Let's get this out of the way: AI's impact on web design has been overblown. Designers won't be replaced by anthropomorphized AI bots named Molly and Sacha— at least not anytime soon.
But hyperbole shouldn't dismiss promise. Web design is a complicated, creative process with sub-problems that AI can address.
Peter O'Donovan researches design intelligence at Adobe. He shared a few potential solutions to some of these sub-problems:
Exploration— trying different layouts in order to see how they feel— is a critical but labor-intensive part of design. Donovan created Designscape, a tool that helps designers with exploration.
Designscape uses a subset of AI called machine learning to suggest layout variations— letting designers shuffle through alternative designs as a way to explore and brainstorm:
Choosing a font is intimidating— the wrong font can lead to ridicule. At the same time, the interface for choosing fonts has never changed. It's always been a dropdown:
But machine learning could suggest fonts— especially if the intent and aesthetic behind the design is known.
For example, a designer with a preference for clean layouts (aesthetic), working on an architecture website (intent) might be suggested Helvetica or Gotham:
Choosing colors is another difficult design problem. I've been designing websites for fifteen years and choosing a color still intimidates me.
But if we know the intent (example: wedding website) and aesthetic (example: muted) a color picker powered by machine learning should be able to make intelligent suggestions.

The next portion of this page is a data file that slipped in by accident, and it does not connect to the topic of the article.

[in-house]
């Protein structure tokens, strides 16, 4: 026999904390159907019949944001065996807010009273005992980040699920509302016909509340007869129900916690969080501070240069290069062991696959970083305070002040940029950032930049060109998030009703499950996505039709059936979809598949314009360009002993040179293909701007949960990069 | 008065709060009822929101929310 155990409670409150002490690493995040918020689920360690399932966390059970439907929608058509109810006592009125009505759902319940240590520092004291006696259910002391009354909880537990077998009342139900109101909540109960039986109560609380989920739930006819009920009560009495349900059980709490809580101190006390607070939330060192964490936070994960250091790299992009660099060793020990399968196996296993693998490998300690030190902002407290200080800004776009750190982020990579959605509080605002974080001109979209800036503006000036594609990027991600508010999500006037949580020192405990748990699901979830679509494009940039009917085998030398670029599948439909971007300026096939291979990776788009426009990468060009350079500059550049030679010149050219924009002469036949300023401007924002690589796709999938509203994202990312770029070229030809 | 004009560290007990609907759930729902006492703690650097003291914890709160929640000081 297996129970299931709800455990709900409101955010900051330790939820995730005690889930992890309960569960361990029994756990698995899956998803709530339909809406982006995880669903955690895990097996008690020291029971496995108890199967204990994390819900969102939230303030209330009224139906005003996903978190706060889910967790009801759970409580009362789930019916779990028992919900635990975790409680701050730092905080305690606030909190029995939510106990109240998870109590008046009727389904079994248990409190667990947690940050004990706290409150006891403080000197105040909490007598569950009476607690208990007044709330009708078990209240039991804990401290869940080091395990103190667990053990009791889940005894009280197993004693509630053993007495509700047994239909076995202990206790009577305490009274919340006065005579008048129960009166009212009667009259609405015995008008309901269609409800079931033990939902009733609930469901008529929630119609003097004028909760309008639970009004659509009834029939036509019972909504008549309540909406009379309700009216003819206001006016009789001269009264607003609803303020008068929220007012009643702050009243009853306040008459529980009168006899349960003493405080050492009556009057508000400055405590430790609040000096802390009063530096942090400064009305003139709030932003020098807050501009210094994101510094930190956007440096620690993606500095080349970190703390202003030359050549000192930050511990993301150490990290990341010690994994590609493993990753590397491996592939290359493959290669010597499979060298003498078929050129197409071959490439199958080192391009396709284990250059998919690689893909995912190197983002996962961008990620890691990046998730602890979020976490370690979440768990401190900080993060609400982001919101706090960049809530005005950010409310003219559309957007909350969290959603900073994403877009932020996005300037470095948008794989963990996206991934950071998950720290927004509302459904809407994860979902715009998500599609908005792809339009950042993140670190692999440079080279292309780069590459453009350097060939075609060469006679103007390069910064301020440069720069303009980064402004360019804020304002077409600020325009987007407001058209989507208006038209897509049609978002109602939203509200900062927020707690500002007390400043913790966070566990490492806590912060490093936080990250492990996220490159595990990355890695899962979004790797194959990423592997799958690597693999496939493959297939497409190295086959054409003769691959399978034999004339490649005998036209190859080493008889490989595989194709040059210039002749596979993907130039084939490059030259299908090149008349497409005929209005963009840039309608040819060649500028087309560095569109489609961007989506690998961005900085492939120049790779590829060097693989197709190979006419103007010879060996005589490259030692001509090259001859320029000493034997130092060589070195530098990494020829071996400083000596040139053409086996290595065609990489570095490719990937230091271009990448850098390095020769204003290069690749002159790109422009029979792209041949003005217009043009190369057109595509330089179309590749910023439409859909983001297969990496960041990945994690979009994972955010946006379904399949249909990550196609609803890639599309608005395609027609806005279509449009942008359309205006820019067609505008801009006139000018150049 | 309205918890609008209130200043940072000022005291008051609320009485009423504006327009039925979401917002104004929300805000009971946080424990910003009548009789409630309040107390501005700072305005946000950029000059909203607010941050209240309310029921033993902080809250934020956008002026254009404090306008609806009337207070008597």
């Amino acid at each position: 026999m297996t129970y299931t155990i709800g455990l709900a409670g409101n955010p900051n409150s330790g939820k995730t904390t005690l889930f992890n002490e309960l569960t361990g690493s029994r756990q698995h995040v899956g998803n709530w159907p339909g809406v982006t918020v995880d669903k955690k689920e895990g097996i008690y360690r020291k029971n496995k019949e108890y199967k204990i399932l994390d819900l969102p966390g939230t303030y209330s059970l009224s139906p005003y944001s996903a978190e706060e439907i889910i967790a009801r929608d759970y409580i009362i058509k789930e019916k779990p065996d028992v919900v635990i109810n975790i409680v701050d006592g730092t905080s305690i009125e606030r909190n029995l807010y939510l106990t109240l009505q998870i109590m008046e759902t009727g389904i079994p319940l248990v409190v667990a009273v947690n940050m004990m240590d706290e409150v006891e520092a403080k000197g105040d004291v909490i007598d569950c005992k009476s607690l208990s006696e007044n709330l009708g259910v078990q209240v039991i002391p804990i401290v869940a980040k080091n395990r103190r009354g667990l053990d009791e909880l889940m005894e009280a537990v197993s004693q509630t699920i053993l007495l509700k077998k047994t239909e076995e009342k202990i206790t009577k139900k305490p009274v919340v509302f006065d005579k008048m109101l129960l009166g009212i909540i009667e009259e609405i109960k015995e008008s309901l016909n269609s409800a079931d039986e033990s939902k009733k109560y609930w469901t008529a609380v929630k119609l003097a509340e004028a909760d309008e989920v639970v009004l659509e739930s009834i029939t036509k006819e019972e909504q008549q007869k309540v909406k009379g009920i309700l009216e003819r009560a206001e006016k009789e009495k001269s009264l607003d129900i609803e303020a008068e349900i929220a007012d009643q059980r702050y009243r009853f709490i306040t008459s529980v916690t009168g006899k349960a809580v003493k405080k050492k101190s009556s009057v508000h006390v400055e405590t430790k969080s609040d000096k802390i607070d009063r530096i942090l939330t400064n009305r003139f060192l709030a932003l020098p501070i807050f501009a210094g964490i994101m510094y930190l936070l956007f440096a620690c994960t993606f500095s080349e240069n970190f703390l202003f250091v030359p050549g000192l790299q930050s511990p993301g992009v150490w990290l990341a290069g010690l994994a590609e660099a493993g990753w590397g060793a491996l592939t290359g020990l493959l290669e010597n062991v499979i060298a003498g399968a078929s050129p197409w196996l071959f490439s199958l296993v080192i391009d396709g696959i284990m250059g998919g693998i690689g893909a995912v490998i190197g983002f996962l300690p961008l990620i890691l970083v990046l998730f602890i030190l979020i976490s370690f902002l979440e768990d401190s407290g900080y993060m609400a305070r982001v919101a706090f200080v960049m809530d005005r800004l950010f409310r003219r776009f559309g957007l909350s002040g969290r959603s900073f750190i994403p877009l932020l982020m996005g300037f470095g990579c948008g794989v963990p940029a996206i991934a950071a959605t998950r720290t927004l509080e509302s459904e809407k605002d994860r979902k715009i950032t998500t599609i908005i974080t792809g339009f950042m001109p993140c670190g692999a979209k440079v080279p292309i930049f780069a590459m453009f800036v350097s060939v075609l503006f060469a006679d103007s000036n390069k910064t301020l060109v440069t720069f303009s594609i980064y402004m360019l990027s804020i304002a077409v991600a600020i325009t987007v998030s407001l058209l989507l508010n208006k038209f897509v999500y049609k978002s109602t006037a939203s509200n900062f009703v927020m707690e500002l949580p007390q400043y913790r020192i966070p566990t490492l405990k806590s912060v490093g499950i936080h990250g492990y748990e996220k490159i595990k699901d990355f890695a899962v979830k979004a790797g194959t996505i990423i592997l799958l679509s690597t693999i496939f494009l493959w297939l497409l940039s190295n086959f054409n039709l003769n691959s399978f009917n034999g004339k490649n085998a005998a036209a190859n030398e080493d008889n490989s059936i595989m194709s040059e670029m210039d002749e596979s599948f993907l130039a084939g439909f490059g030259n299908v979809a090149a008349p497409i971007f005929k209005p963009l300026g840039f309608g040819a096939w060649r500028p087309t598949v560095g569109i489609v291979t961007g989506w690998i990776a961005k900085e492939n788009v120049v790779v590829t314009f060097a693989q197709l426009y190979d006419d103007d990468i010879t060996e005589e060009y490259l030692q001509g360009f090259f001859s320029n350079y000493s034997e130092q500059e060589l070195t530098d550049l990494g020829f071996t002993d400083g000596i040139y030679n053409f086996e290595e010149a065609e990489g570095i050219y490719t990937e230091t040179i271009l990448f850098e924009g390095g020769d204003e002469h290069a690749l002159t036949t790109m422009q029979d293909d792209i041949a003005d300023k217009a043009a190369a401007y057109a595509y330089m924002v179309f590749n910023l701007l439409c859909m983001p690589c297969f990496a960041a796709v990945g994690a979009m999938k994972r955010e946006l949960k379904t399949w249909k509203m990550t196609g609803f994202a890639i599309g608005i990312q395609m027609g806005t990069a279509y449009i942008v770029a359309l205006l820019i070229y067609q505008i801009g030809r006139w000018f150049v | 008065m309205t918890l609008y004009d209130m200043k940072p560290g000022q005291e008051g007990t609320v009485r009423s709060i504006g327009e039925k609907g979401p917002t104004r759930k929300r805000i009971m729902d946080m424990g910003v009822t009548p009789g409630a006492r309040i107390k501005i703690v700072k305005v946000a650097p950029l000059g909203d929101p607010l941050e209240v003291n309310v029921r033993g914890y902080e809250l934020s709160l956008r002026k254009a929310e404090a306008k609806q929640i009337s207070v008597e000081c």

Maybe one day, but not anytime soon.
The Grid is the most well-known company promising this. It generated enormous hype by promising an AI website builder named Molly that "could design websites from scratch." It was covered by Wired and Forbes. Fast Company called it "the website of the future."
Unfortunately The Grid has been a total flop. It ranks dead last in customer satisfaction among website builders:
The Grid demonstrated a strong public desire for AI website builders— so other website companies have follow suit.
Wix launched ADI, an "Artificial Design Intelligence" tool, in 2016. They claimed it would "set a new standard for web design."
But two years later, their goals seem much more modest. Mostly ADI is used as a way to personalize existing templates. Nitzan Achsaf, Head of Wix ADI told me he sees AI as more of "a means-to-an-end and not the end."
But like ADI, Dolphin is mostly a personalization wizard— it customizes website templates with personalized content:
Sure. But the truth is, creating an AI bot that takes over design is really, really hard.
Part of the problem is it's difficult to understand the structural semantics on any webpage. Ranjitha Kumar, professor and creator of Webzeitgeist, explained to me that "the web is a mess. Even though a web pages DOM is a structured document, it's very difficult to infer the structural semantics of what is being presented."
Basically it's remarkably hard to tease out meaning from a design. Is a wide DIV container with a background image and text a hero image or just a regular content section?
In Ways To Think About Machine Learning, Benedict Evans explains that in the 1950s people imagined all-purpose, humanoid robots doing housework— but what they actually got was specialized appliances: washers and dryers.
He could have just as easily been talking about AI and web design.
One day AI bots may completely replace designers— but that day is not here yet. In the meantime, there are promising ways that AI could help designers and make their job less labour intensive.
Subscribe for more posts on the future of web design: